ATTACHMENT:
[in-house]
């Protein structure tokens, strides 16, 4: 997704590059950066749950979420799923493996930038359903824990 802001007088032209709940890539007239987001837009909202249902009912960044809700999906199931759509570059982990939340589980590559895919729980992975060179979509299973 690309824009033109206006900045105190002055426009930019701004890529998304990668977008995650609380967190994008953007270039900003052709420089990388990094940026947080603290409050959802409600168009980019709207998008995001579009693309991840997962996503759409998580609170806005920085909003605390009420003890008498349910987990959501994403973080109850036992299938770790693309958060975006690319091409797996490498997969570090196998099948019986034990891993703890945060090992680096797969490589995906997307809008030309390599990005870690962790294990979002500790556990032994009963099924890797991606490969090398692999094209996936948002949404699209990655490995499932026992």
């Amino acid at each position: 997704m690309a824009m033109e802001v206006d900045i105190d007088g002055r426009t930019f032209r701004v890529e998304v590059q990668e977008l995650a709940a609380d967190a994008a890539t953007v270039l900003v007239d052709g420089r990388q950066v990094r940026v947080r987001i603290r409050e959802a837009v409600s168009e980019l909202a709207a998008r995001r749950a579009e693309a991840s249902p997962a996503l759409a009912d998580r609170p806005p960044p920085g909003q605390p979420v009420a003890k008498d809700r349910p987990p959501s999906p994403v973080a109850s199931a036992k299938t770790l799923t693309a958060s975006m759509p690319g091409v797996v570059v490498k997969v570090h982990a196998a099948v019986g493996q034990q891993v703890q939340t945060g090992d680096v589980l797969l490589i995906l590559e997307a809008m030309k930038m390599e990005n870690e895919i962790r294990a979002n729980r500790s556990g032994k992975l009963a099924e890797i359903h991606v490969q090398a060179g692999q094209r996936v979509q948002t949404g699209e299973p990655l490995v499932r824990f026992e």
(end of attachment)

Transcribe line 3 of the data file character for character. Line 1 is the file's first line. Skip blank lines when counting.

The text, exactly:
């Amino acid at each position: 997704m690309a824009m033109e802001v206006d900045i105190d007088g002055r426009t930019f032209r701004v890529e998304v590059q990668e977008l995650a709940a609380d967190a994008a890539t953007v270039l900003v007239d052709g420089r990388q950066v990094r940026v947080r987001i603290r409050e959802a837009v409600s168009e980019l909202a709207a998008r995001r749950a579009e693309a991840s249902p997962a996503l759409a009912d998580r609170p806005p960044p920085g909003q605390p979420v009420a003890k008498d809700r349910p987990p959501s999906p994403v973080a109850s199931a036992k299938t770790l799923t693309a958060s975006m759509p690319g091409v797996v570059v490498k997969v570090h982990a196998a099948v019986g493996q034990q891993v703890q939340t945060g090992d680096v589980l797969l490589i995906l590559e997307a809008m030309k930038m390599e990005n870690e895919i962790r294990a979002n729980r500790s556990g032994k992975l009963a099924e890797i359903h991606v490969q090398a060179g692999q094209r996936v979509q948002t949404g699209e299973p990655l490995v499932r824990f026992e």